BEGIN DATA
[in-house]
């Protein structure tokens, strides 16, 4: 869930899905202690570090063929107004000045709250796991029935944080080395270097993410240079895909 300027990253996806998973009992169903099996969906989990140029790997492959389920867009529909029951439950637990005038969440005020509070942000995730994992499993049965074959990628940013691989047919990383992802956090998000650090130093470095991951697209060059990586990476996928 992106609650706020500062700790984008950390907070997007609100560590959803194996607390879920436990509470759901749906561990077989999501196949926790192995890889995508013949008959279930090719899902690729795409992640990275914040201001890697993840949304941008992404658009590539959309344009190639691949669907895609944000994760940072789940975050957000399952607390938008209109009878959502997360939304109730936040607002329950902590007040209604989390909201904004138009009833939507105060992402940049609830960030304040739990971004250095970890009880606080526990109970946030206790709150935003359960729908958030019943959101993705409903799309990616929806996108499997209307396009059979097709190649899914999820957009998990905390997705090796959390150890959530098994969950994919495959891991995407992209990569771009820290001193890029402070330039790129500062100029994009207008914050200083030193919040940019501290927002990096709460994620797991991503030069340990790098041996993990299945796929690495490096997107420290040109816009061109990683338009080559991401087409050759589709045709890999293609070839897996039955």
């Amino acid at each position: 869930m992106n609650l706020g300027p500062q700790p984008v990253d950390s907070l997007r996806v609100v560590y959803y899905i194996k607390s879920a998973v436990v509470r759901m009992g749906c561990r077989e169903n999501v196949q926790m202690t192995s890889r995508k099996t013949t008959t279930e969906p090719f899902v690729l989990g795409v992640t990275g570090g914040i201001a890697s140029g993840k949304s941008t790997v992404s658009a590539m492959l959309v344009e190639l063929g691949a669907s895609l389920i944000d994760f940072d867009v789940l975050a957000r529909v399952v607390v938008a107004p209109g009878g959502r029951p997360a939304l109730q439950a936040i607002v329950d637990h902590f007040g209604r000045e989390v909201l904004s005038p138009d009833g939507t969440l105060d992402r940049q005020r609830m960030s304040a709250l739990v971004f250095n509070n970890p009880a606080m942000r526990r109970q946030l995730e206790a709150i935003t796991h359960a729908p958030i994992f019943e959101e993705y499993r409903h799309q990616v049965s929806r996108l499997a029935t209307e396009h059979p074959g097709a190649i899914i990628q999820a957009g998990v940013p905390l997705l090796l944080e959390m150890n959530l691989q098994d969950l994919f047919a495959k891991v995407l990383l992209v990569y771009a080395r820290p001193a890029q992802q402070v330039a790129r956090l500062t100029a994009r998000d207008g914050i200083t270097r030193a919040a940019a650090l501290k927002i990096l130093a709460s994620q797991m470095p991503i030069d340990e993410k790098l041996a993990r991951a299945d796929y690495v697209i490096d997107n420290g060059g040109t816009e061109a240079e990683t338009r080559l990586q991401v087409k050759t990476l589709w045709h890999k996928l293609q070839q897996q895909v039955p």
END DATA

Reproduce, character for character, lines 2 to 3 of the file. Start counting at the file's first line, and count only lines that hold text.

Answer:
């Protein structure tokens, strides 16, 4: 869930899905202690570090063929107004000045709250796991029935944080080395270097993410240079895909 300027990253996806998973009992169903099996969906989990140029790997492959389920867009529909029951439950637990005038969440005020509070942000995730994992499993049965074959990628940013691989047919990383992802956090998000650090130093470095991951697209060059990586990476996928 992106609650706020500062700790984008950390907070997007609100560590959803194996607390879920436990509470759901749906561990077989999501196949926790192995890889995508013949008959279930090719899902690729795409992640990275914040201001890697993840949304941008992404658009590539959309344009190639691949669907895609944000994760940072789940975050957000399952607390938008209109009878959502997360939304109730936040607002329950902590007040209604989390909201904004138009009833939507105060992402940049609830960030304040739990971004250095970890009880606080526990109970946030206790709150935003359960729908958030019943959101993705409903799309990616929806996108499997209307396009059979097709190649899914999820957009998990905390997705090796959390150890959530098994969950994919495959891991995407992209990569771009820290001193890029402070330039790129500062100029994009207008914050200083030193919040940019501290927002990096709460994620797991991503030069340990790098041996993990299945796929690495490096997107420290040109816009061109990683338009080559991401087409050759589709045709890999293609070839897996039955």
């Amino acid at each position: 869930m992106n609650l706020g300027p500062q700790p984008v990253d950390s907070l997007r996806v609100v560590y959803y899905i194996k607390s879920a998973v436990v509470r759901m009992g749906c561990r077989e169903n999501v196949q926790m202690t192995s890889r995508k099996t013949t008959t279930e969906p090719f899902v690729l989990g795409v992640t990275g570090g914040i201001a890697s140029g993840k949304s941008t790997v992404s658009a590539m492959l959309v344009e190639l063929g691949a669907s895609l389920i944000d994760f940072d867009v789940l975050a957000r529909v399952v607390v938008a107004p209109g009878g959502r029951p997360a939304l109730q439950a936040i607002v329950d637990h902590f007040g209604r000045e989390v909201l904004s005038p138009d009833g939507t969440l105060d992402r940049q005020r609830m960030s304040a709250l739990v971004f250095n509070n970890p009880a606080m942000r526990r109970q946030l995730e206790a709150i935003t796991h359960a729908p958030i994992f019943e959101e993705y499993r409903h799309q990616v049965s929806r996108l499997a029935t209307e396009h059979p074959g097709a190649i899914i990628q999820a957009g998990v940013p905390l997705l090796l944080e959390m150890n959530l691989q098994d969950l994919f047919a495959k891991v995407l990383l992209v990569y771009a080395r820290p001193a890029q992802q402070v330039a790129r956090l500062t100029a994009r998000d207008g914050i200083t270097r030193a919040a940019a650090l501290k927002i990096l130093a709460s994620q797991m470095p991503i030069d340990e993410k790098l041996a993990r991951a299945d796929y690495v697209i490096d997107n420290g060059g040109t816009e061109a240079e990683t338009r080559l990586q991401v087409k050759t990476l589709w045709h890999k996928l293609q070839q897996q895909v039955p």